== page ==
The challenges some churches are facing is not understanding metrics. One Sunday on facebook we had 28 Peak Live viewers. This would equal 70 live people based on our 2.5x multiplier (we also livestream to youtube which has more viewers for us than facebook does). However my metrics showed 168 3 second views. If I used my 2.5x metric on that we would have had over 400 viewers! Some churches are using the 3 second views as their metric so some churches that would only have 40-50 people on a Sunday are now seeing 100+ three second views or, as listed sometimes, people reached. Unfortunately those three second views are often just people scrolling by and pausing for a second.
The neat part of online delivery of services is there is a new demographic in our church engagement that we have never seen in our in-person worship services. One of the statistics that we are given is the number of one minute views. In other words, how many people watched for at least one minute. In person, this would be akin to a car stopping outside our church and the driver getting out and popping his or her head in for a minute to see what’s happening. That is something that almost never ever happens. So we don’t pay attention to that demographic of engagement. Online though, people can be on facebook and see our livestream and we find we have quite a number of one minute viewers. On the example given above with 28 peak viewers we also had 71 one minute views of our service. This means 71 people watched at least one minute of our service (and would include our 28 peak viewers). Now we know every minute of our livestream matters. Obviously, we can’t pack our service so full of content that every minute is a gospel presentation but we can do our best to ensure our services run smoothly, our live stream problems are being worked out, etc. so that when people view for a minute they can have the opportunity to engage with our service without technical snafus, dead time on the screen, or other issues. Our prayer is that God works through His Holy Spirit in those one minute encounters to impact those who are taking time to engage on some level. The reality is that every minute matters in our service now as it is an opportunity for someone to engage with a church community for the first time.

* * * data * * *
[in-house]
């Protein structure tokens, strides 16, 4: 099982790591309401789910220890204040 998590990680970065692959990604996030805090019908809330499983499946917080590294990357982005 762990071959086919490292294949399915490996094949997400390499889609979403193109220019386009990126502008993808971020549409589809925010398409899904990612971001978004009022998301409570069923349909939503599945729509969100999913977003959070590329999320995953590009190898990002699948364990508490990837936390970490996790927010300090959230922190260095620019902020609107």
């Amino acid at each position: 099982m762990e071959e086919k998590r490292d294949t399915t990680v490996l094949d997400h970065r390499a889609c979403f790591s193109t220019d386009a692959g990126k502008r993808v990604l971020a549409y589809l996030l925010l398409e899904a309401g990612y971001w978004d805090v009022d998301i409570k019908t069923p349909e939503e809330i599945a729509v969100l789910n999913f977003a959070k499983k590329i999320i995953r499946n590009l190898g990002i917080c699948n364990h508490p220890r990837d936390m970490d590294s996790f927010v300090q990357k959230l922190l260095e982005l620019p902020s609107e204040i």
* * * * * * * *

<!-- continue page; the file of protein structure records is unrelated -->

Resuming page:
For us these one minute views have led us to invest significant time and resources into ensuring our live-stream is as solid and consistent as we can make it. We want to minimize distractions. We work to ensure that we don’t have dead space in our services, and also have often de-centralized our sermon so there are different segments and parts that people could engage with throughout the morning. We also have our worship often spread throughout the service. In Covid I’ve switched from preaching off point form notes to preaching off a full manuscript so I’m intentional in everything I am saying. These are some of the things we are doing to try and leverage those one minute views. None of these things were drastic changes. None of them are life-changing. However we want to do what we can to engage the best way we can with those one minute views as well as the rest of those watching that morning.
There are a lot of other metrics we could evaluate. I for instance also am tracking the number of minutes viewed in total, we could look beyond our livestream numbers to engagement with the services throughout the week as people access it on demand, etc. We have decided to not overthink the metrics. We want to know how our engagement is going in relation to past weeks so we can adjust our services, technical issues, etc. as we need to. Ultimately we are still, and always should be, dependent on the work of the Triune God in the lives of each individual, and us as a community as we move forward in faith through this unique season of the church. Now we as the church are in a season where the church has new and wonderful opportunities to engage and reach the world in ways they never have had before.